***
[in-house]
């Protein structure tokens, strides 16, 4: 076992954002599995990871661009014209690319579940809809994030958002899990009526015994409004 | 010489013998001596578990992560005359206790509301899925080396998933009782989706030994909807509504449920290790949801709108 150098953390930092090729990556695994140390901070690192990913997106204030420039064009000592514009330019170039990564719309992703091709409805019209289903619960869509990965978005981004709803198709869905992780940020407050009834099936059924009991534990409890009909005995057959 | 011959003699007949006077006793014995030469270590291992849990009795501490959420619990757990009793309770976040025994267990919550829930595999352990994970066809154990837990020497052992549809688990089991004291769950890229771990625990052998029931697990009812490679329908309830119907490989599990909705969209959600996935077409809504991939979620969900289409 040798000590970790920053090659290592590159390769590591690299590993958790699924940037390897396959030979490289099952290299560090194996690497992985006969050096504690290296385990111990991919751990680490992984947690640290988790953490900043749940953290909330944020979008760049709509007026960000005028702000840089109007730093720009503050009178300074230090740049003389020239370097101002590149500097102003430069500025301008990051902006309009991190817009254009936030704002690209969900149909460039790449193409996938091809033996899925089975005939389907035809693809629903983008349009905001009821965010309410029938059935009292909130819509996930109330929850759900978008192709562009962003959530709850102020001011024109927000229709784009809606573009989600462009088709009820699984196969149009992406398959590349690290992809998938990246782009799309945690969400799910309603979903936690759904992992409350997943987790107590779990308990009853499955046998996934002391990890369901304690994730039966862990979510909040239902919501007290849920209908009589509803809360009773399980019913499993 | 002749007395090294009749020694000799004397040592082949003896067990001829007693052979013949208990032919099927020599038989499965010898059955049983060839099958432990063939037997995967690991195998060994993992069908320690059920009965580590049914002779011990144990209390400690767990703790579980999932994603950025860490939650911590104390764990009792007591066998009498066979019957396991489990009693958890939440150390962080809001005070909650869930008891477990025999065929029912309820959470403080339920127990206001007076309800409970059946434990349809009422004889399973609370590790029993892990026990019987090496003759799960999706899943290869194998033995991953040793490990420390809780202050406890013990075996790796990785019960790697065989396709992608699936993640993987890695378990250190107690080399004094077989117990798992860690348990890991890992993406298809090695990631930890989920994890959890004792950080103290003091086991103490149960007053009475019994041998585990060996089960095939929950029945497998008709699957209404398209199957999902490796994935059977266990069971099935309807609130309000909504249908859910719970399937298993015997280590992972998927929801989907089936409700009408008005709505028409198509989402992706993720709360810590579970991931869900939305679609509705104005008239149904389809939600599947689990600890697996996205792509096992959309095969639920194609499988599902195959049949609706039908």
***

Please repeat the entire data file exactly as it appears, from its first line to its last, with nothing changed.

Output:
[in-house]
């Protein structure tokens, strides 16, 4: 076992954002599995990871661009014209690319579940809809994030958002899990009526015994409004 | 010489013998001596578990992560005359206790509301899925080396998933009782989706030994909807509504449920290790949801709108 150098953390930092090729990556695994140390901070690192990913997106204030420039064009000592514009330019170039990564719309992703091709409805019209289903619960869509990965978005981004709803198709869905992780940020407050009834099936059924009991534990409890009909005995057959 | 011959003699007949006077006793014995030469270590291992849990009795501490959420619990757990009793309770976040025994267990919550829930595999352990994970066809154990837990020497052992549809688990089991004291769950890229771990625990052998029931697990009812490679329908309830119907490989599990909705969209959600996935077409809504991939979620969900289409 040798000590970790920053090659290592590159390769590591690299590993958790699924940037390897396959030979490289099952290299560090194996690497992985006969050096504690290296385990111990991919751990680490992984947690640290988790953490900043749940953290909330944020979008760049709509007026960000005028702000840089109007730093720009503050009178300074230090740049003389020239370097101002590149500097102003430069500025301008990051902006309009991190817009254009936030704002690209969900149909460039790449193409996938091809033996899925089975005939389907035809693809629903983008349009905001009821965010309410029938059935009292909130819509996930109330929850759900978008192709562009962003959530709850102020001011024109927000229709784009809606573009989600462009088709009820699984196969149009992406398959590349690290992809998938990246782009799309945690969400799910309603979903936690759904992992409350997943987790107590779990308990009853499955046998996934002391990890369901304690994730039966862990979510909040239902919501007290849920209908009589509803809360009773399980019913499993 | 002749007395090294009749020694000799004397040592082949003896067990001829007693052979013949208990032919099927020599038989499965010898059955049983060839099958432990063939037997995967690991195998060994993992069908320690059920009965580590049914002779011990144990209390400690767990703790579980999932994603950025860490939650911590104390764990009792007591066998009498066979019957396991489990009693958890939440150390962080809001005070909650869930008891477990025999065929029912309820959470403080339920127990206001007076309800409970059946434990349809009422004889399973609370590790029993892990026990019987090496003759799960999706899943290869194998033995991953040793490990420390809780202050406890013990075996790796990785019960790697065989396709992608699936993640993987890695378990250190107690080399004094077989117990798992860690348990890991890992993406298809090695990631930890989920994890959890004792950080103290003091086991103490149960007053009475019994041998585990060996089960095939929950029945497998008709699957209404398209199957999902490796994935059977266990069971099935309807609130309000909504249908859910719970399937298993015997280590992972998927929801989907089936409700009408008005709505028409198509989402992706993720709360810590579970991931869900939305679609509705104005008239149904389809939600599947689990600890697996996205792509096992959309095969639920194609499988599902195959049949609706039908």